From the time Jesus would ascend into the sky before their very eyes until the Holy Spirit would come in full power would be ten days.  Until He came, the disciples were to keep on waiting in the upper room. From what we can tell, their waiting time was not one of complete inactivity.  In that time God had them united in one mind and purpose to the point where they were continually praying. (Acts 1:12-14) Evidently Peter and the remaining disciples concluded by examination of the scriptures that a twelfth man needed to be chosen to replace the traitor Judas. (1:15-23) Such an activity led to further praying and further seeking until the answer was made known. (1:24-26)

Unless the disciples and early Christians had waited, they would not had been ready.  God "scooped them out" in that waiting time in order to fill them and empower them to do His bidding in Acts 2.  As you walk the rest of the way through the Book of Acts, we see the Apostles preaching nearly 20 sermons and multiple outpourings of the Spirit's power on his people.  Such seasons of empowerment were the only explanation as to why the church was able to advance as far as she had. 

Conclusion: It pays heed the Spirit's call to "wait"
Imagine what would had happened if those early Christians had ignored Jesus' instructions by the Spirit to "wait". There would had been no illumination, no empowerment. By the Spirit's empowerment, what began as a small gathering of 120 people in an upper room exploded into the movement and phenomenon called the early church. In a span of nearly 30 years, the Gospel had come to blanket Europe and a large portion of Asia minor by the end of the Book of Acts.  The Holy Spirit will lead you and I into those seasons of waiting not to put us on the shelf, but to position us to do greater and more effective works than we could ever think or imagine on our own. 

Tuesday, January 28, 2014

Yes dear friend, tithing is still for today

Malachi 3:10 "Bring the whole tithe into the storehouse, so that there may be food in My house, and test Me now in this,” says the Lord of hosts, “if I will not open for you the windows of heaven and pour out for you a blessing until it overflows."

In today's post we will explore what is perhaps the most often confused aspect of the discussion over tithing and stewardship - namely: should Christians tithe?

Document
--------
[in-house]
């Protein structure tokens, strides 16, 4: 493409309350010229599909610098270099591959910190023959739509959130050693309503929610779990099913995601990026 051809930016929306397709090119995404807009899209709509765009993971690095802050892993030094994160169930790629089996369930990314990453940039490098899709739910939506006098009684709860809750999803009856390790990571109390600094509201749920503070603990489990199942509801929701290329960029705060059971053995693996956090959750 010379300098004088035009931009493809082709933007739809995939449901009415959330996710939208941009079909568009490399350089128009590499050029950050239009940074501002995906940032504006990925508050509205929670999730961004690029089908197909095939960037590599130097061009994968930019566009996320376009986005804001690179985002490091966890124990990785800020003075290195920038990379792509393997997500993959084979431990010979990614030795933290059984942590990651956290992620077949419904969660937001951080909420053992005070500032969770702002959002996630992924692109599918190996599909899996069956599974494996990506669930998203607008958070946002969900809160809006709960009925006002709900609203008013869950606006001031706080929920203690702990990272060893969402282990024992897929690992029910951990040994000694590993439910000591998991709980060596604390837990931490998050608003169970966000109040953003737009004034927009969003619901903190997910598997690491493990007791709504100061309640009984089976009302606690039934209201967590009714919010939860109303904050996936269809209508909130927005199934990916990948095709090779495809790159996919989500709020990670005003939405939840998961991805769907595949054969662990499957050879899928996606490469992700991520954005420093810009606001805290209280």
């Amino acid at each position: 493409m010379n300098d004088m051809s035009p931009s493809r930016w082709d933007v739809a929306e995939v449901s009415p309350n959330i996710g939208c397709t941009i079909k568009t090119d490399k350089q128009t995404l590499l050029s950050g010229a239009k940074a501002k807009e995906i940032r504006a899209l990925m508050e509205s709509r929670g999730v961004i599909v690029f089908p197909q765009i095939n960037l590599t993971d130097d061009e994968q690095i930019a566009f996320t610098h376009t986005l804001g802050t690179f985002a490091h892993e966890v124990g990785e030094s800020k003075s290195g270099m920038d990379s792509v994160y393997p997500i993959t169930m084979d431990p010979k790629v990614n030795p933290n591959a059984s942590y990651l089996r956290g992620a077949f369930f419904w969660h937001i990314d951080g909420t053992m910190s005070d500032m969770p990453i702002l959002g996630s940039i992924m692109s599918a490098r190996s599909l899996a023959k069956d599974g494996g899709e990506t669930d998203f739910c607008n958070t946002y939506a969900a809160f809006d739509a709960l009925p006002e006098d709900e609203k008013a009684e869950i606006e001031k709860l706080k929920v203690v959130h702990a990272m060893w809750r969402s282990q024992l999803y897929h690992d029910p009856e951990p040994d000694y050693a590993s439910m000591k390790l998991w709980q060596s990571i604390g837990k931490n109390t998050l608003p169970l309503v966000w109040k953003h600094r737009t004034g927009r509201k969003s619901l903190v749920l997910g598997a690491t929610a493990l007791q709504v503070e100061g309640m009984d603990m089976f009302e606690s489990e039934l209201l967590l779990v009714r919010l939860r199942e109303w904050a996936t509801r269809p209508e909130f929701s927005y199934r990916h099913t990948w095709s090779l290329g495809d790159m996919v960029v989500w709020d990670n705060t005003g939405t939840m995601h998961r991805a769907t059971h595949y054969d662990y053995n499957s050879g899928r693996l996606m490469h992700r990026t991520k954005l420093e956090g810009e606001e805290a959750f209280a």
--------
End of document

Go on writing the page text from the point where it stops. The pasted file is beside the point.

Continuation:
Meet the Bible's first tithers

A quick survey of the entire Bible reveals that three closely related terms are used to describe the act of tithing.  We find the term "first fruits" (for crops) or "firstlings" (for animals) used over 30 times; the term "tenth" used in giving situations almost 25 times and the word "tithe" used 40 times.  Three ancient believers mentioned in Genesis could be termed "the Bible's first tithers".

The first is Abel. In Genesis 4:4 "Abel, on his part also brought of the firstlings of his flock and of their fat portions. And the Lord had regard for Abel and for his offering." Quite literally, God decided to bless Abel for the fact he had brought the "first" or the "best" to God.  The principle of first fruits or firstling is connected to "tithing" in passages such as Deuteronomy 18:4,12,21,24. 

Genesis 14:20 is where we see the second tither, Abraham.  This passage is significant being that it is the first mention of the term "tithe" in the Bible. God gave Abraham a mighty victory over the confederation of the five kings of Chedorlaomer. As Abraham returns from battle, he meets the mysterious figure Melchizedek, whom according to Psalm 110 and Hebrews 5-7 is none other than a pre-incarnate (before the flesh) appearance of Jesus Christ. As Melchizedek blesses Abraham, we read in Genesis 14:18-20 "And Melchizedek king of Salem brought out bread and wine; now he was a priest of God Most High. (19) He blessed him and said, “Blessed be Abram of God Most High, Possessor of heaven and earth; (20) And blessed be God Most High, Who has delivered your enemies into your hand.” He gave him a tenth of all." There we see Abram giving Melechizedek, Who is Christ in disguise, a tenth of the spoils of victory.